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Publication Detail

Title: How to accurately predict solution-phase gold nanostar stability.

Authors: Xi, Wenjing; Phan, Hoa T; Haes, Amanda J

Published In Anal Bioanal Chem, (2018 Sep)

Abstract: Unwanted nanoparticle aggregation and/or agglomeration may occur when anisotropic nanoparticles are dispersed in various solvents and matrices. While extended Derjaguin-Landau-Verwey-Overbeek (DLVO) theory has been successfully applied to predict nanoparticle stability in solution, this model fails to accurately predict the physical stability of anisotropic nanostructures; thus limiting its applicability in practice. Herein, DLVO theory was used to accurately predict gold nanostar stability in solution by investigating how the choice of the nanostar dimension considered in calculations influences the calculated attractive and repulsive interactions between nanostructures. The use of the average radius of curvature of the nanostar tips instead of the average radius as the nanostar dimension of interest increases the accuracy with which experimentally observed nanoparticle behavior can be modeled theoretically. This prediction was validated by measuring time-dependent localized surface plasmon resonance (LSPR) spectra of gold nanostars suspended in solutions with different ionic strengths. Minimum energy barriers calculated from collision theory as a function of nanoparticle concentration were utilized to make kinetic predictions. All in all, these studies suggest that choosing the appropriate gold nanostar dimension is crucial to fully understanding and accurately predicting the stability of anisotropic nanostructures such as gold nanostars; i.e., whether the nanostructures remain stable and can be used reproducibly, or whether they aggregate and exhibit inconsistent results. Thus, the present work provides a deeper understanding of internanoparticle interactions in solution and is expected to lead to more consistent and efficient analytical and bioanalytical applications of these important materials in the future. Graphical abstract ᅟ.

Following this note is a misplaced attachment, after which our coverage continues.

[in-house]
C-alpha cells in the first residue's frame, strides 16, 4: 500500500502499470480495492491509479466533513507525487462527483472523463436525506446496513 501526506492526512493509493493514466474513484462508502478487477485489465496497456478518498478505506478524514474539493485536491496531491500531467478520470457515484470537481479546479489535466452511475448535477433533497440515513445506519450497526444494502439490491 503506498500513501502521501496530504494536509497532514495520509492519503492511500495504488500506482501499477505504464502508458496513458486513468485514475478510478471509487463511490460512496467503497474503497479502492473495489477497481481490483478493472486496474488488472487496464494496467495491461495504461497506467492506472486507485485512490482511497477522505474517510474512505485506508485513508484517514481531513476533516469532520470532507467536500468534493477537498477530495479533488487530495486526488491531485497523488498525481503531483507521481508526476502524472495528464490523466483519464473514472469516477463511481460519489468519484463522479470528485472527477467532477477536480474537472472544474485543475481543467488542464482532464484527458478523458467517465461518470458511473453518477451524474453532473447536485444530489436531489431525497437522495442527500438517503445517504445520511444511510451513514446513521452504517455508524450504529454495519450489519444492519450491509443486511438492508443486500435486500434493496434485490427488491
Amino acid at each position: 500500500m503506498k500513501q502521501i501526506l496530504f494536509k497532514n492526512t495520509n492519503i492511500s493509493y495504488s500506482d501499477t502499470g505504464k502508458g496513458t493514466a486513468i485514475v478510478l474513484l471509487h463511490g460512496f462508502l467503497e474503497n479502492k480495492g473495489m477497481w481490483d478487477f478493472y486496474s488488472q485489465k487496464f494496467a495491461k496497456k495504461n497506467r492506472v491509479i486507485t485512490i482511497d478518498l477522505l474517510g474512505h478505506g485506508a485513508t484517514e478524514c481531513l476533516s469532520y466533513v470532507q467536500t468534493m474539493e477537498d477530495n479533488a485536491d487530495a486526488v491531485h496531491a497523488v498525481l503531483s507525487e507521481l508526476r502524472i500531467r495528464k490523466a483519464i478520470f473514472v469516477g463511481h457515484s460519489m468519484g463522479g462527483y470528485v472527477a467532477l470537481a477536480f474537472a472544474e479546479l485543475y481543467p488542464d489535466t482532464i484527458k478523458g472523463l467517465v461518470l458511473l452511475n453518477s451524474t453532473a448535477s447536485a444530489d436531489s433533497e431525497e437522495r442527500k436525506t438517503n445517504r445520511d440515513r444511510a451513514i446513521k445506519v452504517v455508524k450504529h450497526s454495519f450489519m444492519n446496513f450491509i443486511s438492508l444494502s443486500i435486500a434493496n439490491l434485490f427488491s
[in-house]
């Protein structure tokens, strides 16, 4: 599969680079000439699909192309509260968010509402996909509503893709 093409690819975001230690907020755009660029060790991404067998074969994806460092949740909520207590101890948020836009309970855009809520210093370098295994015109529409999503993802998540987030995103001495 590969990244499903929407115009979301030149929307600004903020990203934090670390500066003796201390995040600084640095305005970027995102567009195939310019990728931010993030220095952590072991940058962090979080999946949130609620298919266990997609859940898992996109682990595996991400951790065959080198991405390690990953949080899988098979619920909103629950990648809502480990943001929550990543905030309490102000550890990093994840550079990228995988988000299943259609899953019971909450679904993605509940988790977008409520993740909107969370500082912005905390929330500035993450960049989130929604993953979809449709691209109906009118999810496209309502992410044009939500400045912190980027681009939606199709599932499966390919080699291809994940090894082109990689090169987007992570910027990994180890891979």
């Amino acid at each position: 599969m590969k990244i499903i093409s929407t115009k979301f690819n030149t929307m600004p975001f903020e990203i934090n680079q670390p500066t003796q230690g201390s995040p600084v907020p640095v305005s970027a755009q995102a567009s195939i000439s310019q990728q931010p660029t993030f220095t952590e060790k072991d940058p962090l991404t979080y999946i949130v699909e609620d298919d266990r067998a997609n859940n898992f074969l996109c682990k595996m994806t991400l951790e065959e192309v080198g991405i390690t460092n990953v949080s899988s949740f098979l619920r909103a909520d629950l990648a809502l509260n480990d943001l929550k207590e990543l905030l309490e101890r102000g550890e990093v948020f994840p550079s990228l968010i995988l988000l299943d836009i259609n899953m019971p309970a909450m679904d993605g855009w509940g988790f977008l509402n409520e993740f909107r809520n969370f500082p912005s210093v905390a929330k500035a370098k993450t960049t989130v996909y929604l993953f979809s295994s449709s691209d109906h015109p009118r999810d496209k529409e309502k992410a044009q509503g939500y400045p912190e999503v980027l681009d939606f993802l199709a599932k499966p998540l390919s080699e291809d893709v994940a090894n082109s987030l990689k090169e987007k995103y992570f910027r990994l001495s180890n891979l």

PubMed ID: 29748758 Exiting the NIEHS site

MeSH Terms: No MeSH terms associated with this publication

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